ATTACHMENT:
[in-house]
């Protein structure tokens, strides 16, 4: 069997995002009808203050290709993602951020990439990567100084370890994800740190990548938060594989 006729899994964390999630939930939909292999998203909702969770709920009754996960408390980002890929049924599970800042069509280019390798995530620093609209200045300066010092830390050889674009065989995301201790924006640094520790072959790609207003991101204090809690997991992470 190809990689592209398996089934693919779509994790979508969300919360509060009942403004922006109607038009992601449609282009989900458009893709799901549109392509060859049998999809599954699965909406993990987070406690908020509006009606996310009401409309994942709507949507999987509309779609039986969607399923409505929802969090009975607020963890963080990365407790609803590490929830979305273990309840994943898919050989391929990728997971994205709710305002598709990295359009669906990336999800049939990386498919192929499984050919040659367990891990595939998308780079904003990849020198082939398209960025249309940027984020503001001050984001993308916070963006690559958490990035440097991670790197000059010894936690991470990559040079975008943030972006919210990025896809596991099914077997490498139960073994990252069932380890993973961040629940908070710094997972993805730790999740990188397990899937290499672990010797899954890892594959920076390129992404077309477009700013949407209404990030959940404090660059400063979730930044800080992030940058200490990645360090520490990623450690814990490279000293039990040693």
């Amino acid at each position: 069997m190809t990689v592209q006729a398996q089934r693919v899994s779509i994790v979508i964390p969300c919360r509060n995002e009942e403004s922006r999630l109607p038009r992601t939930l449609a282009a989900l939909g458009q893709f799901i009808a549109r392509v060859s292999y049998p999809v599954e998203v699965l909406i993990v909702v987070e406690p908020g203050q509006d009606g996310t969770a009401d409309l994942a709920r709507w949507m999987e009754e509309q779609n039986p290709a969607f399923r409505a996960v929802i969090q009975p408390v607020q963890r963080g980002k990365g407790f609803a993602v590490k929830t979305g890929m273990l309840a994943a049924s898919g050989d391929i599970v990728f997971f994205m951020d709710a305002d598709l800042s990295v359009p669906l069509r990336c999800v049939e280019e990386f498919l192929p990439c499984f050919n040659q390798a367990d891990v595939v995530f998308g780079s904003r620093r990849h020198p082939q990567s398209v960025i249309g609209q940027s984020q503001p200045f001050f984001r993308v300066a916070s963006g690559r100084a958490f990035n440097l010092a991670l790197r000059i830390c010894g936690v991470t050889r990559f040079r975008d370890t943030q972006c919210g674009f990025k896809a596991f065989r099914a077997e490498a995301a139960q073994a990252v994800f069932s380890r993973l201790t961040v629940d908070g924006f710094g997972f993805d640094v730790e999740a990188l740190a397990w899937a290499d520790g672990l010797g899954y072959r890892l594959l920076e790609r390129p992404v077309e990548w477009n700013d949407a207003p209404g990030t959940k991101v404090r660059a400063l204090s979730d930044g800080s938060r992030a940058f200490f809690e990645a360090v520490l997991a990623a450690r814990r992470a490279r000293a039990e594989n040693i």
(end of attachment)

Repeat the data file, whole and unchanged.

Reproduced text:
[in-house]
């Protein structure tokens, strides 16, 4: 069997995002009808203050290709993602951020990439990567100084370890994800740190990548938060594989 006729899994964390999630939930939909292999998203909702969770709920009754996960408390980002890929049924599970800042069509280019390798995530620093609209200045300066010092830390050889674009065989995301201790924006640094520790072959790609207003991101204090809690997991992470 190809990689592209398996089934693919779509994790979508969300919360509060009942403004922006109607038009992601449609282009989900458009893709799901549109392509060859049998999809599954699965909406993990987070406690908020509006009606996310009401409309994942709507949507999987509309779609039986969607399923409505929802969090009975607020963890963080990365407790609803590490929830979305273990309840994943898919050989391929990728997971994205709710305002598709990295359009669906990336999800049939990386498919192929499984050919040659367990891990595939998308780079904003990849020198082939398209960025249309940027984020503001001050984001993308916070963006690559958490990035440097991670790197000059010894936690991470990559040079975008943030972006919210990025896809596991099914077997490498139960073994990252069932380890993973961040629940908070710094997972993805730790999740990188397990899937290499672990010797899954890892594959920076390129992404077309477009700013949407209404990030959940404090660059400063979730930044800080992030940058200490990645360090520490990623450690814990490279000293039990040693």
């Amino acid at each position: 069997m190809t990689v592209q006729a398996q089934r693919v899994s779509i994790v979508i964390p969300c919360r509060n995002e009942e403004s922006r999630l109607p038009r992601t939930l449609a282009a989900l939909g458009q893709f799901i009808a549109r392509v060859s292999y049998p999809v599954e998203v699965l909406i993990v909702v987070e406690p908020g203050q509006d009606g996310t969770a009401d409309l994942a709920r709507w949507m999987e009754e509309q779609n039986p290709a969607f399923r409505a996960v929802i969090q009975p408390v607020q963890r963080g980002k990365g407790f609803a993602v590490k929830t979305g890929m273990l309840a994943a049924s898919g050989d391929i599970v990728f997971f994205m951020d709710a305002d598709l800042s990295v359009p669906l069509r990336c999800v049939e280019e990386f498919l192929p990439c499984f050919n040659q390798a367990d891990v595939v995530f998308g780079s904003r620093r990849h020198p082939q990567s398209v960025i249309g609209q940027s984020q503001p200045f001050f984001r993308v300066a916070s963006g690559r100084a958490f990035n440097l010092a991670l790197r000059i830390c010894g936690v991470t050889r990559f040079r975008d370890t943030q972006c919210g674009f990025k896809a596991f065989r099914a077997e490498a995301a139960q073994a990252v994800f069932s380890r993973l201790t961040v629940d908070g924006f710094g997972f993805d640094v730790e999740a990188l740190a397990w899937a290499d520790g672990l010797g899954y072959r890892l594959l920076e790609r390129p992404v077309e990548w477009n700013d949407a207003p209404g990030t959940k991101v404090r660059a400063l204090s979730d930044g800080s938060r992030a940058f200490f809690e990645a360090v520490l997991a990623a450690r814990r992470a490279r000293a039990e594989n040693i």